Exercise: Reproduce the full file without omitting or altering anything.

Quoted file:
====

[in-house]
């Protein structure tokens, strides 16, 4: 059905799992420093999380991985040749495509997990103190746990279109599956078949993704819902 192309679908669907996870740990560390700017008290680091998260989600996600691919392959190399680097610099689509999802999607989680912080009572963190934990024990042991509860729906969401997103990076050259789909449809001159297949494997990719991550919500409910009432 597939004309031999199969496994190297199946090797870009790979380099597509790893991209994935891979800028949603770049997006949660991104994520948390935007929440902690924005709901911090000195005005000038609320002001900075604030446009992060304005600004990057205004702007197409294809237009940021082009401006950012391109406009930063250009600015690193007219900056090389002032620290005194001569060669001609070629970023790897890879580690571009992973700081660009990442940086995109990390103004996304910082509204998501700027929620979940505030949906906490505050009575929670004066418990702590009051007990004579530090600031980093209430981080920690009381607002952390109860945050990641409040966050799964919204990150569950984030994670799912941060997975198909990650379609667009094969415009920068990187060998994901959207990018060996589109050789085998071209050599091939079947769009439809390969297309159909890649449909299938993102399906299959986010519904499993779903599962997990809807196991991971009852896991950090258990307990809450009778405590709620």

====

[in-house]
């Protein structure tokens, strides 16, 4: 059905799992420093999380991985040749495509997990103190746990279109599956078949993704819902 192309679908669907996870740990560390700017008290680091998260989600996600691919392959190399680097610099689509999802999607989680912080009572963190934990024990042991509860729906969401997103990076050259789909449809001159297949494997990719991550919500409910009432 597939004309031999199969496994190297199946090797870009790979380099597509790893991209994935891979800028949603770049997006949660991104994520948390935007929440902690924005709901911090000195005005000038609320002001900075604030446009992060304005600004990057205004702007197409294809237009940021082009401006950012391109406009930063250009600015690193007219900056090389002032620290005194001569060669001609070629970023790897890879580690571009992973700081660009990442940086995109990390103004996304910082509204998501700027929620979940505030949906906490505050009575929670004066418990702590009051007990004579530090600031980093209430981080920690009381607002952390109860945050990641409040966050799964919204990150569950984030994670799912941060997975198909990650379609667009094969415009920068990187060998994901959207990018060996589109050789085998071209050599091939079947769009439809390969297309159909890649449909299938993102399906299959986010519904499993779903599962997990809807196991991971009852896991950090258990307990809450009778405590709620």